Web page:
Explore Gallup's research.
What do women and millennials want from the workplace? Gallup.com covered these and other hot topics in 2016.
Women are more engaged at work than men are -- and female managers are better at engaging employees.
No single explanation can account for the differences in men's and women's paychecks, but two reasons stand out.
Though less pronounced than in the past, the gender pay gap still exists and has barely budged in over a decade.
Income is important, but women want more out of a job. They'll shop around for a role that best fits them and their lives.
One factor has the greatest influence on women's decision to stay in the workforce or leave: children.
45% of female employees want to become a senior manager or leader
Twenty percent of U.S. workers say they are making less money than they did five years ago, down from 28% in 2013. Also, 23% say their job does not take full advantage of their skills and training.
A majority of workers would consider leaving for better pay. But high engagement and high well-being can help keep them around.
What are the strengths of salespeople, and how can organizations develop them? What do great sales managers do differently? The authors of Strengths Based Selling tackle these and other matters, including: why money is overrated as a motivator.
Leading economist Alan Krueger argues that companies can get away with paying lower wages than competitors without losing many employees, though there are hidden costs. He also says that organizations are right to keep pay a secret.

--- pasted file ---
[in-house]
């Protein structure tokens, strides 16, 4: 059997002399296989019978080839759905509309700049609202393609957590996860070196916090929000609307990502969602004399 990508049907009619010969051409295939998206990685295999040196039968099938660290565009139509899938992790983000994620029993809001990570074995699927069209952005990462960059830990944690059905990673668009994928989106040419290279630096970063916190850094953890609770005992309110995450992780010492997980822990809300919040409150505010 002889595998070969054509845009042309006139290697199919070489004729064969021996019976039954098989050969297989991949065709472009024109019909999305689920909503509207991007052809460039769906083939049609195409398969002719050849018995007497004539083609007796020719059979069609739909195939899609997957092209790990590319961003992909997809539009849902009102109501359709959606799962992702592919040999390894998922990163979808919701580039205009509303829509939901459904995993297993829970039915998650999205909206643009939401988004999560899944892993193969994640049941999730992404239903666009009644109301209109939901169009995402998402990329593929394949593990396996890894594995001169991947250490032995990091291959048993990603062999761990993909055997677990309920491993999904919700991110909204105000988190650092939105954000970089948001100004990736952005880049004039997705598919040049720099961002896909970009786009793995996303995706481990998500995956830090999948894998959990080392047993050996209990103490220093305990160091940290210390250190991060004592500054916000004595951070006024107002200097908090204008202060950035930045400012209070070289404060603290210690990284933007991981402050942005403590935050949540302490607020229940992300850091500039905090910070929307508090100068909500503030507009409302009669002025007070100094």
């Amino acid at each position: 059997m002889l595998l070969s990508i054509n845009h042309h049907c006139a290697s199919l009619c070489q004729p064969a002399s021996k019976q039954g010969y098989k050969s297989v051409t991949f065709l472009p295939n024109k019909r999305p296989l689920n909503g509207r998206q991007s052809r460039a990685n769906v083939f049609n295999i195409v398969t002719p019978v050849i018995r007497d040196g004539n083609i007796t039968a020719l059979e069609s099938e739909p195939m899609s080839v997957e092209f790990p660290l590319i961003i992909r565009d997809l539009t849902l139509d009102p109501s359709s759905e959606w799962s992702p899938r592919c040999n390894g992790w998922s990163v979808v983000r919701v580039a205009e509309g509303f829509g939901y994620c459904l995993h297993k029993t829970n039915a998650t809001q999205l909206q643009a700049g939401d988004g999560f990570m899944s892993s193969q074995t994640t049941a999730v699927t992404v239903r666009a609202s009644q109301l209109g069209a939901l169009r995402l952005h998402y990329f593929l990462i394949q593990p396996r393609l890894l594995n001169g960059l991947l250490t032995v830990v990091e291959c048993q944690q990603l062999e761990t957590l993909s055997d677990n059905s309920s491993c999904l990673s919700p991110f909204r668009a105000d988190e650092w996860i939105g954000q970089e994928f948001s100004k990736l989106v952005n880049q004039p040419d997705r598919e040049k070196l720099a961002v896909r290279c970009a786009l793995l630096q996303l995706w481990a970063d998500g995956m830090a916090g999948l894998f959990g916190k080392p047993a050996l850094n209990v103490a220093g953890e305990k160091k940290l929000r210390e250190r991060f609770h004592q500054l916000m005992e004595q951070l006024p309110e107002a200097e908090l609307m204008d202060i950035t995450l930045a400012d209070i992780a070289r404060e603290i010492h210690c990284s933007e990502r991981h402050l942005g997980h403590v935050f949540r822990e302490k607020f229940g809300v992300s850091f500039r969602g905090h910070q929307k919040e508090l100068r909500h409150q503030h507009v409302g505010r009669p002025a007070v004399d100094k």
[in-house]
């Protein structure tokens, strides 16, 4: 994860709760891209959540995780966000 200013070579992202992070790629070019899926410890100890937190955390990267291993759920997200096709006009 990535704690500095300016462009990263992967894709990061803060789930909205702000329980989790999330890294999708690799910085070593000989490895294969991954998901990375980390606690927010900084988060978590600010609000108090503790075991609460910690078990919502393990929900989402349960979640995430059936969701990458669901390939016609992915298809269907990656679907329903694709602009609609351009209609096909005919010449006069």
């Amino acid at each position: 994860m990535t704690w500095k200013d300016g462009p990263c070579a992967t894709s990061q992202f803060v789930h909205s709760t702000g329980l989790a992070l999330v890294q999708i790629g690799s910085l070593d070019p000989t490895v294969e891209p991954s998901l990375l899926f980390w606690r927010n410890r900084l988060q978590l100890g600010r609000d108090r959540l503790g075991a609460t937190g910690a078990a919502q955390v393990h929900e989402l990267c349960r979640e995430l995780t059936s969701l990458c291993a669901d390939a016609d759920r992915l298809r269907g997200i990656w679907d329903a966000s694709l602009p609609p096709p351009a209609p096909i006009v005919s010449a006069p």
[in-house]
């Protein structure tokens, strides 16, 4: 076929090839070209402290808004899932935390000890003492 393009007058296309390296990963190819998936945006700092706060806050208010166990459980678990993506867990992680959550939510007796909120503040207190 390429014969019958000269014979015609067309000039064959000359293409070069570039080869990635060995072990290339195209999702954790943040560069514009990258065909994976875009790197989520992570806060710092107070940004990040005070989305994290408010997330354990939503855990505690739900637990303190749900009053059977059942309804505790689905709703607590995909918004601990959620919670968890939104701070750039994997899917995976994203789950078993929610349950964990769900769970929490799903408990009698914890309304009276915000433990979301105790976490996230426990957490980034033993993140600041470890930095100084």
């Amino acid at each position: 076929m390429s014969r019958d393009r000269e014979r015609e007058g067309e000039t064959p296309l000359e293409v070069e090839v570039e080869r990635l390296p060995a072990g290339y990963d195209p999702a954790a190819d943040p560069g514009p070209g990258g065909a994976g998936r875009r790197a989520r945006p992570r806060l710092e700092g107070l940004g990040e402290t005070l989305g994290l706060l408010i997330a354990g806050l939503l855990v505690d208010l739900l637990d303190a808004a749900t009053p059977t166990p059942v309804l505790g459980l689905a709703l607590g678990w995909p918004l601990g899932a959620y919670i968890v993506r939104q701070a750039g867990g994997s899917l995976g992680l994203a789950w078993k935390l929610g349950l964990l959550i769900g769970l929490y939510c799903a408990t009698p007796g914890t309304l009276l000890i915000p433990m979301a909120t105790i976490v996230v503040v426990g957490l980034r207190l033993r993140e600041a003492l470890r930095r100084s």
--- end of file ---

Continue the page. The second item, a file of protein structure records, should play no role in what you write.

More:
To understand how compensation motivates -- or demotivates -- employees, executives must come to terms with, and learn to manage, the irrational, emotional nature of pay.
Companies can reduce costly churn if managers know what to look for. But they usually don't -- and that's because too many managers think money is at the root of the turnover issue. This article uncovers the real sources of the problem and reveals the reasons most people quit. Find out how to keep good employees from walking out the door.
Upscale clothier Jack Mitchell, author of the bestseller Hug Your Customers and CEO of Mitchells/Richards/Marshs, explains his infectiously enthusiastic approach to management in his latest book, Hug Your People. In this interview, Mitchell tells why positivity is good for productivity and profits.
This element is measured by the statement “In the last six months, someone at work has talked to me about my progress.” Some people think a performance review will suffice. But it’s not nearly enough, write the authors of 12: The Elements of Great Managing.
Contrary to conventional wisdom, job seekers from different generations often look for the same things from prospective employers.
The need to feel a connection to a larger cause is very important to most employees. In fact, believing that "the mission or purpose of my company makes me feel my job is important" is a primary motivator, according to the authors of 12: The Elements of Great Managing.
The competition for quality employees among leading companies is fierce, regardless of industry or sector. Job seekers aren’t looking strictly at salary offers; nor are they putting much stock into added perks such as company fitness center programs or on-site daycare services. According to new Gallup research, what they want most -- along with competitive pay, of course -- is quality management.
Employees may be motivated by many different things, but they all strive for recognition and praise. And they need that positive feedback at least every seven days, according to the authors of 12: The Elements of Great Managing -- a New York Times bestseller that draws on 10 million workplace interviews.